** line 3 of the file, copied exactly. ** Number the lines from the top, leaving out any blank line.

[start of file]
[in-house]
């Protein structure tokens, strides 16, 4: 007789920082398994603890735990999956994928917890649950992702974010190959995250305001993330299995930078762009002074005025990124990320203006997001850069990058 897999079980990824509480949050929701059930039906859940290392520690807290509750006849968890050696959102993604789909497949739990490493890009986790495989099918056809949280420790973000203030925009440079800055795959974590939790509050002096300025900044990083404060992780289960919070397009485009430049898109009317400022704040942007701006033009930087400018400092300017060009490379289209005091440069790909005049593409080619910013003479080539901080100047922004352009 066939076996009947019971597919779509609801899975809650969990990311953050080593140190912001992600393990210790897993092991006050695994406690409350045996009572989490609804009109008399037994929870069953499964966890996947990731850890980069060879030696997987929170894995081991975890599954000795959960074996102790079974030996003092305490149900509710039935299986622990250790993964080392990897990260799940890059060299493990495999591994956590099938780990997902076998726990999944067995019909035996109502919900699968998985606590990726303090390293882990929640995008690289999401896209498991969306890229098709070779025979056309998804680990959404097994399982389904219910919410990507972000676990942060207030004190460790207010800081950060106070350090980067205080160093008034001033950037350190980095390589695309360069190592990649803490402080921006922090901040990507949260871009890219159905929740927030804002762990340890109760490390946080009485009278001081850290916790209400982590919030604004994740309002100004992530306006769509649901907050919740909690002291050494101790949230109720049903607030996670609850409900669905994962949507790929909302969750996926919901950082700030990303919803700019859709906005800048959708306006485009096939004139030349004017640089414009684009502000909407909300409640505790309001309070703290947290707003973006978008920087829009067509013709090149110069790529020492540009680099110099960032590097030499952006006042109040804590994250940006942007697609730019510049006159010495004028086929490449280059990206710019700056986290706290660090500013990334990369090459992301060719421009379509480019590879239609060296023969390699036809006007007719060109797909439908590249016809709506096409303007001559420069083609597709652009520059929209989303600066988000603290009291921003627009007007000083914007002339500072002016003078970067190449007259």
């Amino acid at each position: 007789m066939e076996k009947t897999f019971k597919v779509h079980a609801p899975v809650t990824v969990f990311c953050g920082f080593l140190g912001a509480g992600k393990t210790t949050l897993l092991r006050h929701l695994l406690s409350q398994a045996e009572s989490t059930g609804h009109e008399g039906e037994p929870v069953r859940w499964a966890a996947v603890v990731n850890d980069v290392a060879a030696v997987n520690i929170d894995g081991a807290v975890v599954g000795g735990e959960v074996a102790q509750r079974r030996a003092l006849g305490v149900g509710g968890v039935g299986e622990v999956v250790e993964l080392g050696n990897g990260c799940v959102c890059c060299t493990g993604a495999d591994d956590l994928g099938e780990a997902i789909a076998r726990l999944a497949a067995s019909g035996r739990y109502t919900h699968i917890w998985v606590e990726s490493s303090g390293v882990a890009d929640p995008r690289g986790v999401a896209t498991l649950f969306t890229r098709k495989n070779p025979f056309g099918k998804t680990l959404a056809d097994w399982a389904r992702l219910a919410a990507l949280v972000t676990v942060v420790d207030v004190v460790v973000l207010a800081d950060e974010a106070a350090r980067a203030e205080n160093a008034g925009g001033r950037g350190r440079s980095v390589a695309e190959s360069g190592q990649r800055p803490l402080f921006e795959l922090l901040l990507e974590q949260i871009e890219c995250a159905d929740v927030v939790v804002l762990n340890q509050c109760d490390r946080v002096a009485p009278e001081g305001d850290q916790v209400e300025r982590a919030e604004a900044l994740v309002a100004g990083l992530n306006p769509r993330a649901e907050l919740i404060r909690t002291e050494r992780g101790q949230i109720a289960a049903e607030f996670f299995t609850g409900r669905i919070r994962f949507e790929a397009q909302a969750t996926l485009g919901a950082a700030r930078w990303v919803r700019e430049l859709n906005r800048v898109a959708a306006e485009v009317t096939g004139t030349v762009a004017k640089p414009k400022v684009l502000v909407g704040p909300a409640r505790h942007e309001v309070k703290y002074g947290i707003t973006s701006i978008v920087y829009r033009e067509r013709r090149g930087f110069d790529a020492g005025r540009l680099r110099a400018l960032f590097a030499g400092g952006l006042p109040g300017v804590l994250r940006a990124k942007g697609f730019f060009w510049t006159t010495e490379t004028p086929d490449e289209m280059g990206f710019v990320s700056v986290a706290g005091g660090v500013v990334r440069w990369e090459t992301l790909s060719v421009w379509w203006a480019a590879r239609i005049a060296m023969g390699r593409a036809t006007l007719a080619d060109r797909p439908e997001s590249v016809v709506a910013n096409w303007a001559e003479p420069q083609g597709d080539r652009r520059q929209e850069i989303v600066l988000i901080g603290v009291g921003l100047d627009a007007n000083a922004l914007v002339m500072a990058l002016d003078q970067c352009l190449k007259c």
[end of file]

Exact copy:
């Amino acid at each position: 007789m066939e076996k009947t897999f019971k597919v779509h079980a609801p899975v809650t990824v969990f990311c953050g920082f080593l140190g912001a509480g992600k393990t210790t949050l897993l092991r006050h929701l695994l406690s409350q398994a045996e009572s989490t059930g609804h009109e008399g039906e037994p929870v069953r859940w499964a966890a996947v603890v990731n850890d980069v290392a060879a030696v997987n520690i929170d894995g081991a807290v975890v599954g000795g735990e959960v074996a102790q509750r079974r030996a003092l006849g305490v149900g509710g968890v039935g299986e622990v999956v250790e993964l080392g050696n990897g990260c799940v959102c890059c060299t493990g993604a495999d591994d956590l994928g099938e780990a997902i789909a076998r726990l999944a497949a067995s019909g035996r739990y109502t919900h699968i917890w998985v606590e990726s490493s303090g390293v882990a890009d929640p995008r690289g986790v999401a896209t498991l649950f969306t890229r098709k495989n070779p025979f056309g099918k998804t680990l959404a056809d097994w399982a389904r992702l219910a919410a990507l949280v972000t676990v942060v420790d207030v004190v460790v973000l207010a800081d950060e974010a106070a350090r980067a203030e205080n160093a008034g925009g001033r950037g350190r440079s980095v390589a695309e190959s360069g190592q990649r800055p803490l402080f921006e795959l922090l901040l990507e974590q949260i871009e890219c995250a159905d929740v927030v939790v804002l762990n340890q509050c109760d490390r946080v002096a009485p009278e001081g305001d850290q916790v209400e300025r982590a919030e604004a900044l994740v309002a100004g990083l992530n306006p769509r993330a649901e907050l919740i404060r909690t002291e050494r992780g101790q949230i109720a289960a049903e607030f996670f299995t609850g409900r669905i919070r994962f949507e790929a397009q909302a969750t996926l485009g919901a950082a700030r930078w990303v919803r700019e430049l859709n906005r800048v898109a959708a306006e485009v009317t096939g004139t030349v762009a004017k640089p414009k400022v684009l502000v909407g704040p909300a409640r505790h942007e309001v309070k703290y002074g947290i707003t973006s701006i978008v920087y829009r033009e067509r013709r090149g930087f110069d790529a020492g005025r540009l680099r110099a400018l960032f590097a030499g400092g952006l006042p109040g300017v804590l994250r940006a990124k942007g697609f730019f060009w510049t006159t010495e490379t004028p086929d490449e289209m280059g990206f710019v990320s700056v986290a706290g005091g660090v500013v990334r440069w990369e090459t992301l790909s060719v421009w379509w203006a480019a590879r239609i005049a060296m023969g390699r593409a036809t006007l007719a080619d060109r797909p439908e997001s590249v016809v709506a910013n096409w303007a001559e003479p420069q083609g597709d080539r652009r520059q929209e850069i989303v600066l988000i901080g603290v009291g921003l100047d627009a007007n000083a922004l914007v002339m500072a990058l002016d003078q970067c352009l190449k007259c």